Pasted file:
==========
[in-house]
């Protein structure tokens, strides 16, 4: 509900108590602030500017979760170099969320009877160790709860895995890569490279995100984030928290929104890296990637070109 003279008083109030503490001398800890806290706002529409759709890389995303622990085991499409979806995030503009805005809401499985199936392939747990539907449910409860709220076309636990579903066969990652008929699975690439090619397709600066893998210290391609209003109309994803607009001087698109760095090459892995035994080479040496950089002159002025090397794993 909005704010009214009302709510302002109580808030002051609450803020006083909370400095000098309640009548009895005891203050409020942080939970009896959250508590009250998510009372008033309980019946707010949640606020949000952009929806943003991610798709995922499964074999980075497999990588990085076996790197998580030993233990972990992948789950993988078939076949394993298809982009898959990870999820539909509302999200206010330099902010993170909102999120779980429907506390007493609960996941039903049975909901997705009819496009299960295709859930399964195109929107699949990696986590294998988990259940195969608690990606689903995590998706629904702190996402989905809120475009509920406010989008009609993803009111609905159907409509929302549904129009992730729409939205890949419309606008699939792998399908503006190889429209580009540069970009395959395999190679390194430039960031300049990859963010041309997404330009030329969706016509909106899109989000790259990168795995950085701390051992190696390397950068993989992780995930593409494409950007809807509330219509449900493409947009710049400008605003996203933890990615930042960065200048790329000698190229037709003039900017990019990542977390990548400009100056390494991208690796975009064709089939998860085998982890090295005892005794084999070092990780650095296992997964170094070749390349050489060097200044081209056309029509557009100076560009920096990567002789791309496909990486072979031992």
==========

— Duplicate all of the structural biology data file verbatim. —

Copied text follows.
[in-house]
């Protein structure tokens, strides 16, 4: 509900108590602030500017979760170099969320009877160790709860895995890569490279995100984030928290929104890296990637070109 003279008083109030503490001398800890806290706002529409759709890389995303622990085991499409979806995030503009805005809401499985199936392939747990539907449910409860709220076309636990579903066969990652008929699975690439090619397709600066893998210290391609209003109309994803607009001087698109760095090459892995035994080479040496950089002159002025090397794993 909005704010009214009302709510302002109580808030002051609450803020006083909370400095000098309640009548009895005891203050409020942080939970009896959250508590009250998510009372008033309980019946707010949640606020949000952009929806943003991610798709995922499964074999980075497999990588990085076996790197998580030993233990972990992948789950993988078939076949394993298809982009898959990870999820539909509302999200206010330099902010993170909102999120779980429907506390007493609960996941039903049975909901997705009819496009299960295709859930399964195109929107699949990696986590294998988990259940195969608690990606689903995590998706629904702190996402989905809120475009509920406010989008009609993803009111609905159907409509929302549904129009992730729409939205890949419309606008699939792998399908503006190889429209580009540069970009395959395999190679390194430039960031300049990859963010041309997404330009030329969706016509909106899109989000790259990168795995950085701390051992190696390397950068993989992780995930593409494409950007809807509330219509449900493409947009710049400008605003996203933890990615930042960065200048790329000698190229037709003039900017990019990542977390990548400009100056390494991208690796975009064709089939998860085998982890090295005892005794084999070092990780650095296992997964170094070749390349050489060097200044081209056309029509557009100076560009920096990567002789791309496909990486072979031992």